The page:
A topic that comes up in more than half of my consulting calls, is firearms. Most survivalists gravitate toward guns for obvious reasons. If anything, SurvivalBlog could surely be labelled a “guns and groceries” oriented blog, and most of our readers are like-minded. We tend to have large gun collections. We aren’t entirely gun-centric, but our concept of preparedness includes owning guns and having full proficiency in their use. The greatest difficulty vis-a-vis guns for those in our community is not hand-wringing about whether or not we should own them. We’ll leave that pseudo-question up to the leftists. Rather, our …

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Backup Power, A Review by KS

Power Outages from EMP

Backup power for when the grid goes down or you have to bug out should be an important part of everyone’s prepping plan. For some, that power supply might be more important than others, especially those with medical conditions. Those might be people on dialysis, CPAP machines, or any other health-related electrical pieces of equipment. Then, there’s the obvious short-term food storage issue we think about relating to our refrigerators and freezers. Long-term uses might include recharging batteries, running Ham radio equipment, et cetera. Real Options For Backup Power For many years, the only real option for backup power was …

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‘Twas the Night After SHTF- Part 2, by H.C.

The intent of my article is to first, bring to view the reluctance issues we have that keep us from securing our stuff, and also to think ahead when actually doing it. The only thing worse than not hiding your preps, is hiding them poorly! Common Arguments About Caching (continued) In part 1, we began listing and addressing some of the common arguments against caching. Let’s continue with this. I Will Defend My Stuff If Necessary Will you defend your stuff? Have you thought all of that through? If you are caught off guard with a couple of nasty people …

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‘Twas the Night After SHTF- Part 1, by H.C.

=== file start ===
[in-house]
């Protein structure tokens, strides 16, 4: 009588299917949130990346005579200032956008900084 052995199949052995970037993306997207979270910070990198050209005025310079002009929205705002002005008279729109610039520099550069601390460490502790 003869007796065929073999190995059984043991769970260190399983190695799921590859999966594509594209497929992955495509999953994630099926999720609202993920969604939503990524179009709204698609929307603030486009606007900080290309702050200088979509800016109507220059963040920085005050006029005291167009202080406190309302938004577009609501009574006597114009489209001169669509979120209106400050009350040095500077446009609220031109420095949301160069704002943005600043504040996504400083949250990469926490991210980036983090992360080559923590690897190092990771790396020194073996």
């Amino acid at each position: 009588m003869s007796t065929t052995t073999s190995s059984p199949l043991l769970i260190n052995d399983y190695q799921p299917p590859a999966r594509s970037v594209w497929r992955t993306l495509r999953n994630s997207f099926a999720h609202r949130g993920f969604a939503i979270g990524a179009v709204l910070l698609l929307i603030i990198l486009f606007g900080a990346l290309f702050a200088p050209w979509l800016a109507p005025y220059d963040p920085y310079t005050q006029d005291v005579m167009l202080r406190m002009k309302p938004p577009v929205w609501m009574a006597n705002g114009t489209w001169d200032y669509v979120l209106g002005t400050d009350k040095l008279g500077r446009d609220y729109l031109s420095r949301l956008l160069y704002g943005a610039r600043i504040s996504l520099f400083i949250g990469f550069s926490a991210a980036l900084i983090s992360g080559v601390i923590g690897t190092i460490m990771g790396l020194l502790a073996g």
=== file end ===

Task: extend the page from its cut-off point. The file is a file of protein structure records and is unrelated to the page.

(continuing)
Twas a night after SHTF, when all through the house, Not a creature was stirring, except for the louse; The rifle was hung over the chimney with care, In hopes not to use it, but to know it was there;   The children were nestled all snug in their beds, While visions of normalcy, danced in their heads; And mamma still canning, and I getting undressed, Had just been discussing how we felt so blessed;   When out on the lawn there arose such a clatter, I sprang with my rifle to see what was the matter; Away to the …

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Smoke Grenades – Any Utility?, by T. in Virginia

gng-smoke-grenades

I’ve participated in a few discussions recently about the utility, if any, of smoke grenades and similar devices to an average person, or even a reasonably trained and equipped prepper, in a SHTF situation. There are certainly some valid points to both sides of the arguments. So, this short article is intended to share a few thoughts to help SurvivalBlog readers make up their own minds. Smoke grenade use generally falls into two areas— signaling or obscuration. Large scale smoke, such as from vehicle-mounted or stationary military-style generators, can also have other applications that are beyond the intended scope of …

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7 Best Tent Stoves To Make You A Winter Camping Hero

Bullet Proof Rocket Stoves 50 BMG Rocket Stove Flame

We are excited and honored to have been featured on Skilled Survival website with one of our products. They featured our 50BMG Rocket Stove in the “7 best tent stoves to make you a winter camping hero.” Here is the link to the article. Thank you Justin Jackson and his team for the feature.

https://www.skilledsurvival.com/tent-stove/

7 Best Tent Stoves To Make You A Winter Camping Hero

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What Would a WROL World Look Like?

What Would a WROL World Look Like?

What are you prepping for? Is it a natural disaster like a wildfire, tornado or hurricane? Those are perfect examples of common events that occur every day. Nature has a way of dealing us unexpected circumstances from time to time and we, as humans try to roll with the situation as best we can. That is one of the benefits of prepping in that you are proactively planning for events, and the fallout of events now before you find yourself possibly affected by disaster. There are large and small examples of emergencies but prepping gives you a method of working through examples and making potentially lifesaving decisions all from the comfort of your computer or as in Sideliner’s case; the easy chair.